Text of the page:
Mark A. Smith is professor of Political Science and an adjunct professor of Comparative Religion and Communication at the University of Washington. His research focuses on economic and religious groups, ideas, and influences in American politics. In his new book, Secular Faith: How Culture Has Trumped Religion in American Politics, Dr. Smith argues that religion is not nearly the unchanging conservative influence in American politics that we have come to think it is and is best understood as responding to changing political and cultural values rather than shaping them.
“It’s Beautiful,” a Coca-Cola advertisement shown during the Super Bowl, encapsulates American ethnic and religious diversity and has prompted reactions ranging from appreciation to outrage on social media. Some see the ad—which includes a same-sex family, people of many religions, races and ethnicities, and a bilingual rendition of “America the Beautiful”—as an inspiring representation of America’s diversity. Some conservative commentators took exception to the ad viewing it as an attack on traditional American values, voicing resentment that it features a non-English version of “America the Beautiful.”
A recent PRRI survey shows that growing religious differences between seniors, America’s oldest adults, and Millennials, America’s youngest adults, are dramatic.
More than 7-in-10 (71%) seniors identify as some type of white Christian, including white evangelical Protestant (29%) white mainline Protestant (23%), or white Catholic (17%). In contrast, less than 3-in-10 (28%) of Millennials identify as white Christian (10% white evangelical Protestant, 9% white mainline Protestant, and 6% white Catholic). Seniors are about three times more likely than Millennials to identify as white Catholic (17% vs. 6%). Conversely, Hispanic Catholics make up a much larger proportion of Millennials (10%) than seniors (3%). Among Americans under the age of 30, the majority (56%) of Catholics are now Hispanic. Another important religious difference separating seniors and Millennials is the number of each who identify as religiously unaffiliated. Nearly one-third (31%) of Millennials identify as religiously unaffiliated, compared to roughly 1-in-10 (11%) seniors. Millennials (13%) are also about four times more likely than seniors (3%) to identify as atheist or agnostic.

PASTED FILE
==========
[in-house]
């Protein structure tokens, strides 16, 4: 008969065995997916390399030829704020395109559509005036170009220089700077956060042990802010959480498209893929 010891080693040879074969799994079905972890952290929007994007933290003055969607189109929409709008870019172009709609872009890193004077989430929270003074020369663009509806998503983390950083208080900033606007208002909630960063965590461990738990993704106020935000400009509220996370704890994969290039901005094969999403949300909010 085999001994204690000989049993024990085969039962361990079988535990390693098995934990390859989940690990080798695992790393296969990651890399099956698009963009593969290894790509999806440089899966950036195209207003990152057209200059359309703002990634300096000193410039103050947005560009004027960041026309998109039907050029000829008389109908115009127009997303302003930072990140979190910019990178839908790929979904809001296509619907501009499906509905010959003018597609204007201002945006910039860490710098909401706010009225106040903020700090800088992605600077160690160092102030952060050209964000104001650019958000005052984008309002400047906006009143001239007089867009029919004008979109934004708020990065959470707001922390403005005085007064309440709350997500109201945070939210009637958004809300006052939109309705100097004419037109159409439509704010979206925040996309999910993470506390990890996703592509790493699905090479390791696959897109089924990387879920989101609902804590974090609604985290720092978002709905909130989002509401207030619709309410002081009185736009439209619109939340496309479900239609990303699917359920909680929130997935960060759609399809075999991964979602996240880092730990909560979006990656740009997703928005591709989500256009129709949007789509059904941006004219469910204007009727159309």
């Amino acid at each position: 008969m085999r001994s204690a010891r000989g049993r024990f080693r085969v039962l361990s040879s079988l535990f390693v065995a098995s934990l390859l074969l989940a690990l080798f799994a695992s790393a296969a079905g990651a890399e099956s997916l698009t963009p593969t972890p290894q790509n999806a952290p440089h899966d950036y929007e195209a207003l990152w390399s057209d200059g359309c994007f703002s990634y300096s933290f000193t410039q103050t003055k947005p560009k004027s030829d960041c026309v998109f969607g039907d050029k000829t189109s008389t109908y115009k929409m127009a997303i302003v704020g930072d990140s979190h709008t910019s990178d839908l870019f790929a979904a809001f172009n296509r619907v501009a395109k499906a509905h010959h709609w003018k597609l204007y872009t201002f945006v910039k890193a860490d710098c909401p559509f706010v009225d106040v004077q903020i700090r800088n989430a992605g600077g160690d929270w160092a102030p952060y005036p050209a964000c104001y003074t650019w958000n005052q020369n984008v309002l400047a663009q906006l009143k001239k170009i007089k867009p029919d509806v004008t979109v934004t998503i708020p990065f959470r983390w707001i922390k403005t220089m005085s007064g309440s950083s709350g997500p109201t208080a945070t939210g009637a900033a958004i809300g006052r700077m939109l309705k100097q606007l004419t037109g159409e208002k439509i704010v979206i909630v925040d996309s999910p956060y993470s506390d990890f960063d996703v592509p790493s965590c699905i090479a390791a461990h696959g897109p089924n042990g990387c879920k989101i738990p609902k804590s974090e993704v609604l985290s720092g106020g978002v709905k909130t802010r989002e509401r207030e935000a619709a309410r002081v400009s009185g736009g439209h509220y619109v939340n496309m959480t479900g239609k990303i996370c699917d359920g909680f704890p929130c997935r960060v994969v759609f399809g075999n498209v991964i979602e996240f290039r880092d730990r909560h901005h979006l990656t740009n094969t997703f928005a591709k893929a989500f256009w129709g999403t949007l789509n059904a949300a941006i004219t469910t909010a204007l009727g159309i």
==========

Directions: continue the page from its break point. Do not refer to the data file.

Although the Coca-Cola advertisement may have been controversial in some quarters, it is clear that the religious and ethnic landscape of America is changing to become less white, less Christian, and more diverse.